It should also be added that on June 6 there were fewer radical actions than in the past, although they were not lacking this time either. For example, in Paris, a group of activists stormed the headquarters of the Organizing Committee for the 2024 Olympic Games. There were also numerous clashes between protesters and police, with the usual police repression. An event occurred that caused a lot of commotion, particularly on social media. In Toulouse, a young demonstrator in her twenties lost consciousness and was forcefully dragged several meters down the street by the police… while she was unconscious! The police did not even allow a doctor from the grassroots union Solidaires to approach her to check on her. He was violently turned away. Within the French police, there is a high percentage of supporters of the extreme right: it is an apparatus that must be totally destroyed.
Explain to us better how the trade union leaderships are acting. What assessment can we make?
I think the best way to understand how the union leaders are acting is to listen to the statements of the union leaders themselves. For example, the general secretary of a Catholic union declared that his union had never seen such a large mobilization of its activists and that for this very reason, it is a serious problem that the government “does not listen to them.”
The general secretary of the CFDT [one of the largest and at the same time politically backward unions*] in an interview was pleased that thanks to these mobilizations the number of its members had grown by 43,000 new members. In fact, they reason like businessmen, thinking only of increasing the number of members without saying anything about the ongoing implementation of the pension “reform.” He declared with satisfaction that “the strength of the union has been demonstrated”… even if the workers will have to work two more years before retiring!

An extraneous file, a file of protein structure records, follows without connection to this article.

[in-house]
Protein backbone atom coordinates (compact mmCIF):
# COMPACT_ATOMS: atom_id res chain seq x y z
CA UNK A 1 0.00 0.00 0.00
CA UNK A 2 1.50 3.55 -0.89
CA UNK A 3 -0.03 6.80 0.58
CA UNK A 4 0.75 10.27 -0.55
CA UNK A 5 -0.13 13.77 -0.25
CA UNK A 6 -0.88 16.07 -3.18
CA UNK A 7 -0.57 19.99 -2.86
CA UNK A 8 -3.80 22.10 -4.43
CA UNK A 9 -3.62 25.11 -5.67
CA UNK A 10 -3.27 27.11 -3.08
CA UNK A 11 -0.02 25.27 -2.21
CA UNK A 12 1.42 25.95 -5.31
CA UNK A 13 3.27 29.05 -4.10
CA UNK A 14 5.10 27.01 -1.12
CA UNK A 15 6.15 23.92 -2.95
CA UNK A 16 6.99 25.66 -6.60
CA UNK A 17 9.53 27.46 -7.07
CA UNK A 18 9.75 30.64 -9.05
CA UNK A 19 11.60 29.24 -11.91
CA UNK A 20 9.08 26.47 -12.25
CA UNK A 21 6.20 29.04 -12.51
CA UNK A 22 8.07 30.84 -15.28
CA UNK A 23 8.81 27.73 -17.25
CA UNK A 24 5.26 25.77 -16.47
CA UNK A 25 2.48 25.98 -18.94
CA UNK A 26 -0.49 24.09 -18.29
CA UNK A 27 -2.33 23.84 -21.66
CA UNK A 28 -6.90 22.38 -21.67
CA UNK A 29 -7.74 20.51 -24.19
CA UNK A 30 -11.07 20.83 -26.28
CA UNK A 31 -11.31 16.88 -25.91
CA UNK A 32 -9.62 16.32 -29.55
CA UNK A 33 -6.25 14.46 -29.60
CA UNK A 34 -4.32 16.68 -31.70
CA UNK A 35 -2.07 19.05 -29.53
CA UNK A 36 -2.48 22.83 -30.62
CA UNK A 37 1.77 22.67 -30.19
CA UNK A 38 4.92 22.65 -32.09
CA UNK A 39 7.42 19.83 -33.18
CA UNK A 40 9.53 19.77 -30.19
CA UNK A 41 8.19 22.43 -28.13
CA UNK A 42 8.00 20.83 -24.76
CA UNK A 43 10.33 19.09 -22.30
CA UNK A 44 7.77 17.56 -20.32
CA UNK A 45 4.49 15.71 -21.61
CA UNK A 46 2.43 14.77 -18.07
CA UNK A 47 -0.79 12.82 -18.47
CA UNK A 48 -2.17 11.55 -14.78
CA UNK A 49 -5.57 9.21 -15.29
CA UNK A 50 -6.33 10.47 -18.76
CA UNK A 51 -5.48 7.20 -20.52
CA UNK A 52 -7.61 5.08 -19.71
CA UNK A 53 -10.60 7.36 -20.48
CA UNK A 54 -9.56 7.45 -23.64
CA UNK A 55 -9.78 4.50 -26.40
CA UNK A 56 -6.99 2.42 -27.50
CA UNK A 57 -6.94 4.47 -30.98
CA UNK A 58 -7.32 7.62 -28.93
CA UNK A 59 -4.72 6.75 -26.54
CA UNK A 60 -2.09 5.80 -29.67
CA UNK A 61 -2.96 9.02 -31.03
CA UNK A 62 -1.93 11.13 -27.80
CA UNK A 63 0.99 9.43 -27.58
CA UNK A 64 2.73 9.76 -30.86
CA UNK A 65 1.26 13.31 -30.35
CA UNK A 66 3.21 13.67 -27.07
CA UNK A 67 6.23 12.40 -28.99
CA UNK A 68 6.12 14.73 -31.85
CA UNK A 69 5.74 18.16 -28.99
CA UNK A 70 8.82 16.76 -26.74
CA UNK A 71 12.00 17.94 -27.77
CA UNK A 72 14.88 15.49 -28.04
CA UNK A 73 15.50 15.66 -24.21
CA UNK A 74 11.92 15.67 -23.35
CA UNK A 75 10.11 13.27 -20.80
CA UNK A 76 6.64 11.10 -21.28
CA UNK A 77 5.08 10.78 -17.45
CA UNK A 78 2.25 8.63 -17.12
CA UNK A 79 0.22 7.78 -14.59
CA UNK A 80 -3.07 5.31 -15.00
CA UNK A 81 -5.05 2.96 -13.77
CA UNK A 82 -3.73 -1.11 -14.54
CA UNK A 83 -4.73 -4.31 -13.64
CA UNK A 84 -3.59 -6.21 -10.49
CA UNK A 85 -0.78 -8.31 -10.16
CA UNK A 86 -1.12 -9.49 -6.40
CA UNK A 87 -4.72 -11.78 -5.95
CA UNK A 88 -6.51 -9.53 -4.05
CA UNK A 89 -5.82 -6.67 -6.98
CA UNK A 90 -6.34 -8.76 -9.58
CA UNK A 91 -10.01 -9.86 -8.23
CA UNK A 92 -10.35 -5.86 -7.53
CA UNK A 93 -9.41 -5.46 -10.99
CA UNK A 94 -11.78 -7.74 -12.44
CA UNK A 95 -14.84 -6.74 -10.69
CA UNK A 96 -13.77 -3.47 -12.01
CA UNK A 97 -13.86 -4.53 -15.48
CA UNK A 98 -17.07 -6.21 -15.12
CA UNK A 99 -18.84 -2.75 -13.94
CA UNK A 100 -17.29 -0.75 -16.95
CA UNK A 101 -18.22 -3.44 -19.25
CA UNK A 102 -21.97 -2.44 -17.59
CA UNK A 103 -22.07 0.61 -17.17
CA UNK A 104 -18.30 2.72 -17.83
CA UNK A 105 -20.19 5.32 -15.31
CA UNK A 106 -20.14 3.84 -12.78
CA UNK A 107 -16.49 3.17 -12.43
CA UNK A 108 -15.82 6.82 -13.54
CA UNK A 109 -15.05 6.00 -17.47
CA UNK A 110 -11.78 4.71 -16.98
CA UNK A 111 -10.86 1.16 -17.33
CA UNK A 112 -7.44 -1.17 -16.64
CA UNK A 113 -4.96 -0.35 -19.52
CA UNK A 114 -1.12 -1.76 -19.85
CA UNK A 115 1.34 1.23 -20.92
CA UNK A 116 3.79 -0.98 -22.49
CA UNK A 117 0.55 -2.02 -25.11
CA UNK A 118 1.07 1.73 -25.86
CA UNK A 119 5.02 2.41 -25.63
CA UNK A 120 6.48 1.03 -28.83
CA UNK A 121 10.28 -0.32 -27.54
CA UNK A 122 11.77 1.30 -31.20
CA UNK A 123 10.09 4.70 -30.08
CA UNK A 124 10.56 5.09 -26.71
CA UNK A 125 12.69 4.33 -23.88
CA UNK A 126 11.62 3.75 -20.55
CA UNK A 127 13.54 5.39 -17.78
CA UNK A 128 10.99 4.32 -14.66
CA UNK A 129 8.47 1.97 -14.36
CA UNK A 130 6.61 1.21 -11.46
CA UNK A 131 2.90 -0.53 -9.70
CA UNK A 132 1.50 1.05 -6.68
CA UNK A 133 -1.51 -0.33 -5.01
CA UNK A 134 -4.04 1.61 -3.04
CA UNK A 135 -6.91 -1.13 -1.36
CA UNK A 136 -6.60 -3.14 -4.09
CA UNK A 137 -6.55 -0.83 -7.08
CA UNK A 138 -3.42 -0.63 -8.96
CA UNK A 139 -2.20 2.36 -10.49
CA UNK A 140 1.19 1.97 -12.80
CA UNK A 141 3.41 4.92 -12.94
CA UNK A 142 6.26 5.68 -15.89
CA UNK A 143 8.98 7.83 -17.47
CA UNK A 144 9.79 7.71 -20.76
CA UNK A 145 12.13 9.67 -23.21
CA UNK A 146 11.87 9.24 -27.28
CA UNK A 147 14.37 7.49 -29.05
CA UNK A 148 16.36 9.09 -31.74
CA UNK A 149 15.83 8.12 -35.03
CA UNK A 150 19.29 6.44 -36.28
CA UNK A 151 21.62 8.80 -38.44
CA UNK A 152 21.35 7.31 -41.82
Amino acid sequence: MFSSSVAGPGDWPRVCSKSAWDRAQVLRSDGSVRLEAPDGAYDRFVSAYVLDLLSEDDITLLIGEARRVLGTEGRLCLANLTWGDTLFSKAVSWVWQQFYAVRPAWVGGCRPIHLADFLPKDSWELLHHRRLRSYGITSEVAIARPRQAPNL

One of the main leaders of the CGT stated that “there will always be a battle against pension reform” but added that “now we must fight for concrete improvements,” referring to the need to shift attention to other demands (wages, etc.). This is a way to sanction defeat on the pension issue. And, among other things, the worst thing is that there is no “concrete improvement” that can be obtained at this moment: the government and the bosses are preparing to give new very hard blows to the workers.
At the same time, there is great anger among the union activists for the fact that they fought hard, lost many days of salary for the strike, invested a lot of energy in the battle, with blockades, occupations, etc… and the union leaders have been lying, as they did after May 1st, waiting until June 6th to re-launch the mobilization. Even the most left-wing trade union confederation, Solidaires, now takes for granted the approval of the pension law: they stress that what happened was not in vain, but speak of the “final stage” of the mobilization. It should be noted, however, that social discontent and anger are far from having reached the final stage.
As for a balance on the situation, we can say that the workers are learning the lesson that the union leaders are unreliable and think only of their own interests. It was necessary to organize an all-out strike: there was a concrete possibility of defeating and even ousting Macron. Let us think only of how the leaders have remained immobile in the face of the strikes in the oil sector. Macron, on the contrary, shows a lot of determination: he has no scruples, and he is ready to do anything to maintain political control.
A similar assessment can be made for the political leaderships: France Insoumise and the Npa are thinking of the 2027 general elections, preparing an electoral alliance, not thinking of relaunching the struggles. Other groups have a very sectarian and self-referential attitude, they hinder a real unitary development of the struggles, and they think only of strengthening their own group. We, as Fourth International, with our militant energies, seek to intervene in the movement to reverse these tendencies.
Article published in www.partitodialternativacomunista.org, 1/7/2023